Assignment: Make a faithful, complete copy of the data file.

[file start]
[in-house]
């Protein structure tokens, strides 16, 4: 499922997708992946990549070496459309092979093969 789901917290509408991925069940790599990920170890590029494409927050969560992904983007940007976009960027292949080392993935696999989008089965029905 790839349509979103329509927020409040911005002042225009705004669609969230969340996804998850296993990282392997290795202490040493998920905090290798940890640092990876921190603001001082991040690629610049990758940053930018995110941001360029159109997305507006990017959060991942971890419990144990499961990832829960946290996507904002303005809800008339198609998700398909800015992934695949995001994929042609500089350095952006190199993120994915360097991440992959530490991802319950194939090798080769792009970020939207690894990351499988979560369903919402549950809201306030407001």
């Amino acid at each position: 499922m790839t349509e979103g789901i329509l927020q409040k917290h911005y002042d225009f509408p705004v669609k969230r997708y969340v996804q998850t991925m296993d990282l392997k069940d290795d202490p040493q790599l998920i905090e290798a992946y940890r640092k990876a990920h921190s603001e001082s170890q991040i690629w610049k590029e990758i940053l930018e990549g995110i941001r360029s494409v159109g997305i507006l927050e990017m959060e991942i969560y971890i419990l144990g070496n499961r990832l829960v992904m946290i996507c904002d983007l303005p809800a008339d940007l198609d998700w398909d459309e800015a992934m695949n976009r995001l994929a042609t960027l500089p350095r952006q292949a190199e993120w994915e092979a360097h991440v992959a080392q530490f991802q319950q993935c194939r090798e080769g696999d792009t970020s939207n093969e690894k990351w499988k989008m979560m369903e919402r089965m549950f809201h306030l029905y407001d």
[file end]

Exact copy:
[in-house]
């Protein structure tokens, strides 16, 4: 499922997708992946990549070496459309092979093969 789901917290509408991925069940790599990920170890590029494409927050969560992904983007940007976009960027292949080392993935696999989008089965029905 790839349509979103329509927020409040911005002042225009705004669609969230969340996804998850296993990282392997290795202490040493998920905090290798940890640092990876921190603001001082991040690629610049990758940053930018995110941001360029159109997305507006990017959060991942971890419990144990499961990832829960946290996507904002303005809800008339198609998700398909800015992934695949995001994929042609500089350095952006190199993120994915360097991440992959530490991802319950194939090798080769792009970020939207690894990351499988979560369903919402549950809201306030407001």
């Amino acid at each position: 499922m790839t349509e979103g789901i329509l927020q409040k917290h911005y002042d225009f509408p705004v669609k969230r997708y969340v996804q998850t991925m296993d990282l392997k069940d290795d202490p040493q790599l998920i905090e290798a992946y940890r640092k990876a990920h921190s603001e001082s170890q991040i690629w610049k590029e990758i940053l930018e990549g995110i941001r360029s494409v159109g997305i507006l927050e990017m959060e991942i969560y971890i419990l144990g070496n499961r990832l829960v992904m946290i996507c904002d983007l303005p809800a008339d940007l198609d998700w398909d459309e800015a992934m695949n976009r995001l994929a042609t960027l500089p350095r952006q292949a190199e993120w994915e092979a360097h991440v992959a080392q530490f991802q319950q993935c194939r090798e080769g696999d792009t970020s939207n093969e690894k990351w499988k989008m979560m369903e919402r089965m549950f809201h306030l029905y407001d």